David and Nancy Slinde Speaking at their "Sending Service"

Thursday, April 18, 2013

To Usulutan

A page from our Journal that we are publishing from home: We are still enjoying the afterglow of being in the community for the past 4 days. Now we’re headed to Usulután for the delegation to see our former community and visit three projects our church funded while we were in mission. We received excellent final reports of the projects so we wanted to see these successes personally. We left San Salvador early Tuesday heading east to the Orient, El Salvador’s bread basket. Our first stop was the hardware store in Concepcion Batres. The store front is freshly painted and it’s striking. The store is now double its square footage since inception and has an “L” shaped glass counter separating the supplies from the customers. Future plans include using the large yard to store brick and concrete products. We walked to the molino for the delegation to witness how important a molino is for the community providing fresh ground corn for the daily diet. Three members of the staff of Oikos meet us at the molino. Oikos has a full day planned for us so we quickly board our transportation and head south out of town where Concepcion Batres is very lush green due to the high water table. A middle aged couple trained by Oikos provides us a tour of their 3 acre plantation of maracuya, pineapple, and papaya. First they cleared the land of the coconut trees and harvested the wood for making fences and trellises for the plants. The couple share responsibilities with the man managing the garden and the woman arranging the sale of their produce to vendors in Usulután. A second small plantation a short distance from the first has a family raising papaya and squash. The family spokes-person is a woman who explains the sales of produce in Usulután and how the income is used to support the family. See both on YouTube at http://www.youtube.com/watch?v=jXoZnGlqpCA We return to Concepcion Batres for lunch, then it’s back in the vehicles heading north to San Jorge to enter the dry, dusty river bed and begin the ascent up the volcano towards St Julian. This is familiar territory for David y Nancy. Oikos takes us to another family benefitting from our funding and they demonstrate the methods used to grow crops on the volcanic slopes. The man thanks Our Savior’s for the financial support. Our next stop is in a community of very poor families. Their project is just under way and they seek funding to expand. 50 women are here to tell us about a future project of chicken coops for their families or for their neighbors. The community has 10 chicken coops and needs 30 more. They tell us about how much they love to work in agriculture and more chickens would offer meat, eggs and cash when they sell eggs. Their poverty is striking and their needs touch our hearts. See this on YouTube at http://www.youtube.com/watch?v=kuPcja-QeOU It’s getting dark and it’s time to leave. We are sweaty, sun burned and caked with dust. We stop at the office of Oikos for a presentation from Guillermo and after questions, we head to the hotel. It was a very hot day and we are too exhausted for dinner. We return to our rooms to shower and retire. With modest amounts of funding together we have changed the lives of families and communities. Salvadorans are hardworking people, they just need a “hand up” to get started. We have good stories to tell our faith community when we return. The next day the delegation leaves early for the airport. We return to San Salvador for 5 more days. David y Nancy

Monday, April 8, 2013

Delegation Arrives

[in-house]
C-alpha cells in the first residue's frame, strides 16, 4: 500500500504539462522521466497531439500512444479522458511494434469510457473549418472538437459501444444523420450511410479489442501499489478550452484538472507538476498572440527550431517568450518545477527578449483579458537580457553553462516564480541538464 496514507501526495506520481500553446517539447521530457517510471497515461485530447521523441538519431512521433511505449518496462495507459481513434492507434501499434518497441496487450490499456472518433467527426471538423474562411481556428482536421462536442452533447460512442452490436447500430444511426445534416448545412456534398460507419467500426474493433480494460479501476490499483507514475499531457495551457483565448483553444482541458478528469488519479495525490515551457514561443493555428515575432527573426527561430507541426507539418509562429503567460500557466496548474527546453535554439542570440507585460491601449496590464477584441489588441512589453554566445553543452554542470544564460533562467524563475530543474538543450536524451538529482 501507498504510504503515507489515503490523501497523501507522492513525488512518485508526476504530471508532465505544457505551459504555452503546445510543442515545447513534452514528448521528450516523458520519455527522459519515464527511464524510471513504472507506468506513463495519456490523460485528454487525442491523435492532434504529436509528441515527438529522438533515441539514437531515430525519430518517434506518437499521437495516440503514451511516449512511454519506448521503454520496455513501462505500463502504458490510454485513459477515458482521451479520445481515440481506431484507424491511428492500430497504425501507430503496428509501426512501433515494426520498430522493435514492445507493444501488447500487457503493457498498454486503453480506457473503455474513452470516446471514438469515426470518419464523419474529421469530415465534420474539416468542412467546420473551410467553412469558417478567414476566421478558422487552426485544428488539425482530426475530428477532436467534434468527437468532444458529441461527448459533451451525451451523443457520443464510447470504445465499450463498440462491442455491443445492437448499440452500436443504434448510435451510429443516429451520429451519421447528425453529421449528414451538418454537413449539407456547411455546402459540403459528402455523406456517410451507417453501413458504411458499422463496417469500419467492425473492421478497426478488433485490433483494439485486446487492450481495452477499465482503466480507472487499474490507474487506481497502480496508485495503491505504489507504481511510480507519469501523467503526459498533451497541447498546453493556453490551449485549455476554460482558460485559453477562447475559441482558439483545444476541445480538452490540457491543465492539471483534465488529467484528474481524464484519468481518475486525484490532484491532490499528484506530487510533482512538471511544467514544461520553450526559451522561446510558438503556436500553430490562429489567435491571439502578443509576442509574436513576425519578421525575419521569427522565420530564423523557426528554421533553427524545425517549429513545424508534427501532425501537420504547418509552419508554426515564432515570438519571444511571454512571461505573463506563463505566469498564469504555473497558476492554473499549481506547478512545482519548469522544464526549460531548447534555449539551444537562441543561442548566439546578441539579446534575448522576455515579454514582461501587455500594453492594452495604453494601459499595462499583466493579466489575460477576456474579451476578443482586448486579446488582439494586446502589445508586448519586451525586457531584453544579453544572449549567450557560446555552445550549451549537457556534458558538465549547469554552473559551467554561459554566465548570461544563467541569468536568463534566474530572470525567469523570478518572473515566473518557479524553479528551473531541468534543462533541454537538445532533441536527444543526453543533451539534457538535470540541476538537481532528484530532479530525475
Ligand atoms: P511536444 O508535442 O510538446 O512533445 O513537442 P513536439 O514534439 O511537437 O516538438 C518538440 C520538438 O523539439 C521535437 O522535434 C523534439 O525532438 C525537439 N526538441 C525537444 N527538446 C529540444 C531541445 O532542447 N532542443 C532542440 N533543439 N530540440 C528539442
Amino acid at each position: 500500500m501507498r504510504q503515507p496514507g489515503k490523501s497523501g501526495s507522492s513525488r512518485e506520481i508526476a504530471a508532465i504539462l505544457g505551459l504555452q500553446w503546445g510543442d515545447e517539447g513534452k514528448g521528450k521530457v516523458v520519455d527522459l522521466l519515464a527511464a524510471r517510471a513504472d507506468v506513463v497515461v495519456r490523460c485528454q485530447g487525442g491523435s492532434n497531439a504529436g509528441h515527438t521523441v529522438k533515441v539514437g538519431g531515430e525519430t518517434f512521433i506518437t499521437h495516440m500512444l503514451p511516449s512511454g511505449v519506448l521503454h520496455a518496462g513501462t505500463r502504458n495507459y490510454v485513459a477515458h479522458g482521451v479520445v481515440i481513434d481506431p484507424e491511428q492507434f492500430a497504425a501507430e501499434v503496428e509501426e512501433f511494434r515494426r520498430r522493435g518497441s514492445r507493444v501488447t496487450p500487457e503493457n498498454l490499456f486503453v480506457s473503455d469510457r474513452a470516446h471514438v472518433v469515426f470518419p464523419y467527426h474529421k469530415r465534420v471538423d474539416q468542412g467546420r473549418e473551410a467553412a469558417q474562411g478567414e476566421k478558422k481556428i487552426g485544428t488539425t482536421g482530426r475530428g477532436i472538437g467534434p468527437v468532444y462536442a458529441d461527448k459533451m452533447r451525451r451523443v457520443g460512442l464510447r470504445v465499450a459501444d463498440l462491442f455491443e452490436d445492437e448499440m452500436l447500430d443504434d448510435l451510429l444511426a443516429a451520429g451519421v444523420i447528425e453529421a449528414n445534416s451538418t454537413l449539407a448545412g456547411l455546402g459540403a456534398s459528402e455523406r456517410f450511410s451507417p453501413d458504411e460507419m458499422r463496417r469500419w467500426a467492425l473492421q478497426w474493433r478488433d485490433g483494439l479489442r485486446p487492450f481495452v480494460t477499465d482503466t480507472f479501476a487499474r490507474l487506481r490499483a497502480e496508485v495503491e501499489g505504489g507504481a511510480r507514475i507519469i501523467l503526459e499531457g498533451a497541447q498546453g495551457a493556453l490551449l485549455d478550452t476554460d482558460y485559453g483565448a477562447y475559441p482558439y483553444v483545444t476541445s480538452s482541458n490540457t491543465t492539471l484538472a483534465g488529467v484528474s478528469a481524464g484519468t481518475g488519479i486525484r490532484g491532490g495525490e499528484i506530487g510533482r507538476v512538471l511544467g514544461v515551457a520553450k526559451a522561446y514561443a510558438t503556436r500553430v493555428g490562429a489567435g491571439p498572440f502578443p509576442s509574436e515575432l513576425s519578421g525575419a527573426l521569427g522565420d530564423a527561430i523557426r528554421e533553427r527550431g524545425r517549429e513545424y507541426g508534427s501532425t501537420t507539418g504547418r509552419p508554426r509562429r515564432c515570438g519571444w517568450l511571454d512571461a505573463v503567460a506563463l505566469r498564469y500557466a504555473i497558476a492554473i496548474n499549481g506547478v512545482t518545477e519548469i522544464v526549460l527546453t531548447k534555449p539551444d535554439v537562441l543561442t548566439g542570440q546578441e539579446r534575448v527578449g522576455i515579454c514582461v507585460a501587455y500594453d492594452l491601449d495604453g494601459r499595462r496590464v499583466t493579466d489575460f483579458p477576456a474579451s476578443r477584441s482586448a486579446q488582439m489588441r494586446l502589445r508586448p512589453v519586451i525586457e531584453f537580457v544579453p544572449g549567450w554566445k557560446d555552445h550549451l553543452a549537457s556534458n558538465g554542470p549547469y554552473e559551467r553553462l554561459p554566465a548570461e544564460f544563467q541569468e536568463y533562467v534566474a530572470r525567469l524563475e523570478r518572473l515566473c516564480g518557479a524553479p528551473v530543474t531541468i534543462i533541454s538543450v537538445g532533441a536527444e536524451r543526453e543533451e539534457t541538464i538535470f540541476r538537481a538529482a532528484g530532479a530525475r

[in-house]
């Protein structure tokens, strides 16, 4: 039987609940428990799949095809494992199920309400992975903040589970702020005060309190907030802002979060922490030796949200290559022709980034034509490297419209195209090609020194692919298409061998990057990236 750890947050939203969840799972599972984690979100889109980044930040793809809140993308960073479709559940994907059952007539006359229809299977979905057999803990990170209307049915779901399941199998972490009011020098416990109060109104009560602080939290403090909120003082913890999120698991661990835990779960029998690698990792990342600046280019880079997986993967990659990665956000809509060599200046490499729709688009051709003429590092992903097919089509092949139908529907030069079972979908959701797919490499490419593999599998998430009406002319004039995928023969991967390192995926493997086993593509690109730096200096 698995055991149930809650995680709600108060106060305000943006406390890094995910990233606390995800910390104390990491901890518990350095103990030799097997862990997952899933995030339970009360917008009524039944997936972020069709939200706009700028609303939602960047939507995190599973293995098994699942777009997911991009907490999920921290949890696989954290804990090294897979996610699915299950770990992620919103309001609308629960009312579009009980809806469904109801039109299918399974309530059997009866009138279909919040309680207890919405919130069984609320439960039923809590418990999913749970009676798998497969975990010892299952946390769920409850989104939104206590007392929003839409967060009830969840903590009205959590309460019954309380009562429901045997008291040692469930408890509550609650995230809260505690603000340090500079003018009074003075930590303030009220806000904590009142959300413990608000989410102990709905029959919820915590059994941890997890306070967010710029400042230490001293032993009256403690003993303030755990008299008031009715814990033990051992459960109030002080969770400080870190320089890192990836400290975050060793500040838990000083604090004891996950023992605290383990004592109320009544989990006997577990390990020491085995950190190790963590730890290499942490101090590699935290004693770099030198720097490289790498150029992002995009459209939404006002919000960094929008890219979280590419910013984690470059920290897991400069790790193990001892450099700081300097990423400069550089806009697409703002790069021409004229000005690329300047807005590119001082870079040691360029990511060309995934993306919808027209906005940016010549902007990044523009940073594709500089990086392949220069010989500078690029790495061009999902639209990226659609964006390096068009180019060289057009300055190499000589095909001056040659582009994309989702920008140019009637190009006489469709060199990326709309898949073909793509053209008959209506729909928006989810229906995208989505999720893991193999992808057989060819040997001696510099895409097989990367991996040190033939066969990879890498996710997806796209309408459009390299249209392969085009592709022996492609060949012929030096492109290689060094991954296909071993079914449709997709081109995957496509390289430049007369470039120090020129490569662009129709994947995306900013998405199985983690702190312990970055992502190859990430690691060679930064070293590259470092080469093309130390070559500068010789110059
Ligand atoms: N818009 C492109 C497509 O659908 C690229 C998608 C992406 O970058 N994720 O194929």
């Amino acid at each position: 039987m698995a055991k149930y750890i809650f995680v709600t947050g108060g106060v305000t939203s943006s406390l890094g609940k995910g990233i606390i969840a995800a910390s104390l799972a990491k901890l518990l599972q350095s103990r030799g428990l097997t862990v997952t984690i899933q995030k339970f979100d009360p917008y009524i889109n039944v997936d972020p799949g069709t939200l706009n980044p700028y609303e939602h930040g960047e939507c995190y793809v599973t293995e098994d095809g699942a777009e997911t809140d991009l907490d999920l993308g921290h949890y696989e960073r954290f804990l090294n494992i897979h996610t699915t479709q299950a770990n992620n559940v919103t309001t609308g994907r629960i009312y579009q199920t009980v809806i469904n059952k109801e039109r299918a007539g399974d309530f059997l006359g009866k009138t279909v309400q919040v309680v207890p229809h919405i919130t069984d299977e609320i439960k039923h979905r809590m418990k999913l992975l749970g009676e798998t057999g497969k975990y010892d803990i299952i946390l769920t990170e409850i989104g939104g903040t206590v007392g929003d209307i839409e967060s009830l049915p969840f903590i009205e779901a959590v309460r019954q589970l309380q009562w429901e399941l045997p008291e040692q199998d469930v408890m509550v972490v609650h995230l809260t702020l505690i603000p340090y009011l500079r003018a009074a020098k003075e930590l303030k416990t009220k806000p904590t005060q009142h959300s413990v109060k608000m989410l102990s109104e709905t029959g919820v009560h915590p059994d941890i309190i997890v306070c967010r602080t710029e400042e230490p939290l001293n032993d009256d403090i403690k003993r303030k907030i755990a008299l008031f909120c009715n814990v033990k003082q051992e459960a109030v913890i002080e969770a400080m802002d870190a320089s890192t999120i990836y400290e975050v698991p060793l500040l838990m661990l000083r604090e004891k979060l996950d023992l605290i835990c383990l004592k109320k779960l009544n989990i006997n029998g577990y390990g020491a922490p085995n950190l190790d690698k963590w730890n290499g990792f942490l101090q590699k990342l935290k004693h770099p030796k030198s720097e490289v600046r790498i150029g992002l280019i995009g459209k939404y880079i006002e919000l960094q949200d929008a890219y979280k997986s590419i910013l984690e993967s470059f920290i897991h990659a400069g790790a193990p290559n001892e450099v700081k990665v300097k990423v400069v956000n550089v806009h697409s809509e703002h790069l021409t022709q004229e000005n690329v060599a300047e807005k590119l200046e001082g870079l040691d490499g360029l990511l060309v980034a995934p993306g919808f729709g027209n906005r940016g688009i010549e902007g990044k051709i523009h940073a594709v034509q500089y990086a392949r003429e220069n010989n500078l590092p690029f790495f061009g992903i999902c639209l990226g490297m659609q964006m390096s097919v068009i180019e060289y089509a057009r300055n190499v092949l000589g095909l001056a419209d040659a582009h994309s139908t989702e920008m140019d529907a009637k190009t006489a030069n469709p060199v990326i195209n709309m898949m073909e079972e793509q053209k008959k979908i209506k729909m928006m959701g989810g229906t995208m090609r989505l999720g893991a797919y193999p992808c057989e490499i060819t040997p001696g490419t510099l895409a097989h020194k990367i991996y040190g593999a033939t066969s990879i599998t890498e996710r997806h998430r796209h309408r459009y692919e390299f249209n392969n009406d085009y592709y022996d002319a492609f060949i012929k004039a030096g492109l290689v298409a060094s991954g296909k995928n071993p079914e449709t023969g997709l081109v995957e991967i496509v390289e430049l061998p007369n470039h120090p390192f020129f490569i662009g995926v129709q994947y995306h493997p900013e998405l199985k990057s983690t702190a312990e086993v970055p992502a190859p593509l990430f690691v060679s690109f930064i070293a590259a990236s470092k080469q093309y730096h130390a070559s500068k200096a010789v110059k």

A page from our journal that we are publishing from home: With suggestions from members of our delegation and members of our faith community in Nejapa, it was mutual agreement to spend four days in the community and not schedule other activities on this visit to El Salvador. As Juanita said to Nancy in November “now you only visit us when you come”. With that in mind, we determined to focus on strengthening our relationship together in as many ways as possible. The delegation’s flight arrived on time. David, Nancy, Pastor Abelina, Luis our translator, Juanita and Denora from the community were at the airport to meet them. We drove to San Salvador stopping at an overlook of the city. The air was surprisingly clear. We checked into our hotel, walked to the supermarket to purchase bottled water and visited the mall. We found a Salvadoran buffet for an early dinner. One of our members was ill with airplane fatigue and stayed behind to rest. Later five of us visited Bishop Gomez at his home. The next morning our traveler had improved with the night’s rest. We boarded the mini bus and were off to the community. We arrived and were guided into the church where the community was assembled to welcome us with clapping and singing. As the day continued more groups of children and youth sang to us. We walked the community’s dusty roads to visit the homes of students receiving financial support from members of our church. We were graciously received at many homes being offered drinks and snacks. The second day followed the same pattern. From the hospitality we experienced in their homes to the two days of lunch together in the community, the generosity of these very poor people is humbling. The women cooked soup and vegetables in large metal pots over wood fires, along with the traditional tortillas. Nancy usually finds a beak or claw in her soup but this time she found a small soft-shelled egg. After lunch we assembled in a big circle to learn about new projects. The presentations began with a song by a community leader; then we learned about programs sponsored by USAID including computers, woodworking and guitar lessons. Elmer from our faith community was the key of this effort by completing the initial application and subsequent interviews with the government. They were impressed with Elmer’s leadership and he is now the director of this program. However they are missing aspects of funding for instructors, cost of electricity and security. They asked us to consider helping with these items. To qualify for the program, the two communities had to demonstrate their willingness and ability to work together in total cooperation. When we first visited these communities in 2004, there was violence, verbal abuse, gang evidence was visible. Fast forward to the completion of the 7 year Rotary sanitation project in which the student engineers from the University of Wisconsin organized the people into work groups, teaching them new skills and developing new leadership among the women and men. The community told us they would continue to develop their new model to sustain improvement of these two communities. Now they are beneficiaries of the USAID nonviolence program. On Sunday we left the hotel early allowing time to see a few major attractions on the way to worship. We visited the national monument to Jesus “El Salvador del Mundo”, the city park having the wall dedicated with the names of Salvadorans known dead and missing from the civil conflict, the national cathedral downtown where Archbishop Romero is interned. After worship at Resurrection Church, we ate lunch with the Bishop and then back to the community for worship and presentations of bibles, financial support for education and many other gifts for all age groups. On Monday after a group visit to the top of a local ancient volcano we returned to the community to drop off parents and children and say goodbye. Our hearts came together in these brief four days because we all contributed to the planning, making it one of the most meaningful experiences for all of us. David y Nancy